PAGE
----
Update: They are now investigating it after all.
The Advertising Standards Authority (ASA) is one of those bodies, like the Press Complaints Commission, that needs to be sufficiently hard on the industry that funds it that no one thinks there’s a need for stricter statutory regulation – but not so hard that, er, anyone thinks there’s a widespread problem and demands stricter statutory regulation.
One way an industry regulator can paint a picture of everything being rosy is to downplay the extent to which there are complaints. So how will the ASA deal with its new remit regarding marketing claims made online? Well, from its “non complying digital advertisers” page, everything is good so far: “We currently do not hold any non-complying digital advertisers”.
And from my experience of complaining about Nescafe’s website under the new rules, it looks like the ASA will be brushing online complaints under the carpet – so its stats on how many there are will be meaningless.
Brushing my complaint under the carpet
I’ve made a complaint that this Nescafe page makes these unsubstantiated health claims:
- Cell damage can be caused over time by an excess of free radicals in the body.
- To fight these free radicals we need to get more antioxidants into our diet.
- Coffee is a major contributor to your daily antioxidant intake … coffee has been shown to be one of the biggest contributors to overall antioxidant intake.
Here’s the reply from the ASA (in italics) with my comments underneath:
Not a good start – I didn’t complain about Nestle Nespresso. I complained about Nescafe Green Blend instant coffee.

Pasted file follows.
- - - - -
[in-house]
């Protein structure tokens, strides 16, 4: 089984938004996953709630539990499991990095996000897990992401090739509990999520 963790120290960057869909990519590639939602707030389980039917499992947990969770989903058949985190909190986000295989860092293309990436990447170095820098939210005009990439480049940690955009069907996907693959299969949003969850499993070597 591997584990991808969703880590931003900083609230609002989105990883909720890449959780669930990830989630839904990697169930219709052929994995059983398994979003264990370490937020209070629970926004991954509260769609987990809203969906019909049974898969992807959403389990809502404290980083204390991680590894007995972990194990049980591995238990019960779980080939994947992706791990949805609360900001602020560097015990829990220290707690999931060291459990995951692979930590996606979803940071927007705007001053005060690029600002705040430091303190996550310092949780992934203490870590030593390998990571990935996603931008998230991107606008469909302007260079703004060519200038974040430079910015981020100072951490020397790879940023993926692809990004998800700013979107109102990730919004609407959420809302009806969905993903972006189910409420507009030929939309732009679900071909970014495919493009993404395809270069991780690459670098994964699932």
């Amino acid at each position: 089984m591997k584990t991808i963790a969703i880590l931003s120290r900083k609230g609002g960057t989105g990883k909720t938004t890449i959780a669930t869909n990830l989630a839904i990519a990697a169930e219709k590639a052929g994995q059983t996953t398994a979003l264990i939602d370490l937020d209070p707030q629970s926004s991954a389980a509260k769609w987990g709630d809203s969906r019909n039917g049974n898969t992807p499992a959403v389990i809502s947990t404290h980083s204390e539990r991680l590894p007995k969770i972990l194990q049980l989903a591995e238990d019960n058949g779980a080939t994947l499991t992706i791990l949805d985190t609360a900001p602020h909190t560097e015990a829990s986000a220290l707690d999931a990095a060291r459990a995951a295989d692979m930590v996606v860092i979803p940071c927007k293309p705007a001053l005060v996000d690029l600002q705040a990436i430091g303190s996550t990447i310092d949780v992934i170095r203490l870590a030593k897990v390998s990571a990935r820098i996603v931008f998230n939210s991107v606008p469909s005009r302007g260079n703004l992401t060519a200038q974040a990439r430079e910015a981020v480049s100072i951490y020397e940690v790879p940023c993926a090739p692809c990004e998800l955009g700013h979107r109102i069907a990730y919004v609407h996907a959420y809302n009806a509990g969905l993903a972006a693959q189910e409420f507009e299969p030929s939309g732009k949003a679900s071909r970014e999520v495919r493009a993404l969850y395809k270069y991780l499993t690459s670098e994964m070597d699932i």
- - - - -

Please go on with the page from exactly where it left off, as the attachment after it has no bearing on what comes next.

Thank you for contacting the Advertising Standards Authority.
We have recently received a similar complaint to yours which is currently being investigated. The investigation is in relation to what we consider to be objective claims on a Nescafe poster which we have asked the advertiser to substantiate.
Is it that similar, though? How can I tell as you haven’t confirmed what my complaint was or told me what the similar one is about. The only verifiable factual statement you’ve made relating to my complaint – the name of the product – you got wrong. I’m not sure I trust you on this similarity thing therefore.
The Investigations team has made substantial progress on this matter and, given that the claims concerned and the complaint are so similar to those that you mentioned and that it does not appear that your complaint raises any additional points, we shall not be adding your complaint to the current investigation.
If the other complaint was similar, I could live with mine being rolled up into it. But that’s not what they’re doing: “We shall not be adding your complaint to the current investigation”.
Yes, they are throwing away my complaint – one of the first to be made under the ASA’s new online advertising powers – even though it’s “so similar” to one where they have taken steps to ask the advertiser to substantiate it.
If they adjudicate on the other claim and find it misleading, no mention will be made of my complaint about the online version of the claim. So the ASA won’t have to add a large, international brand to their non-complying digital advertisers page.
As a result, once the investigation has been finalised we shall send you a copy of the adjudication, the findings of which will apply to all the advertiser’s marketing material. In the meantime, thank you for your patience.
Actually, not thanks. This looks like brushing things under the carpet.
The ASA Chairman, Lord Chris Smith, says “We have received over 4,500 complaints since 2008 about marketing communications on websites that we couldn’t deal with, but from 1 March anyone who has a concern about a marketing communication online will be able to turn to the ASA.”
And having turned to it, maybe they’ll be turned away?
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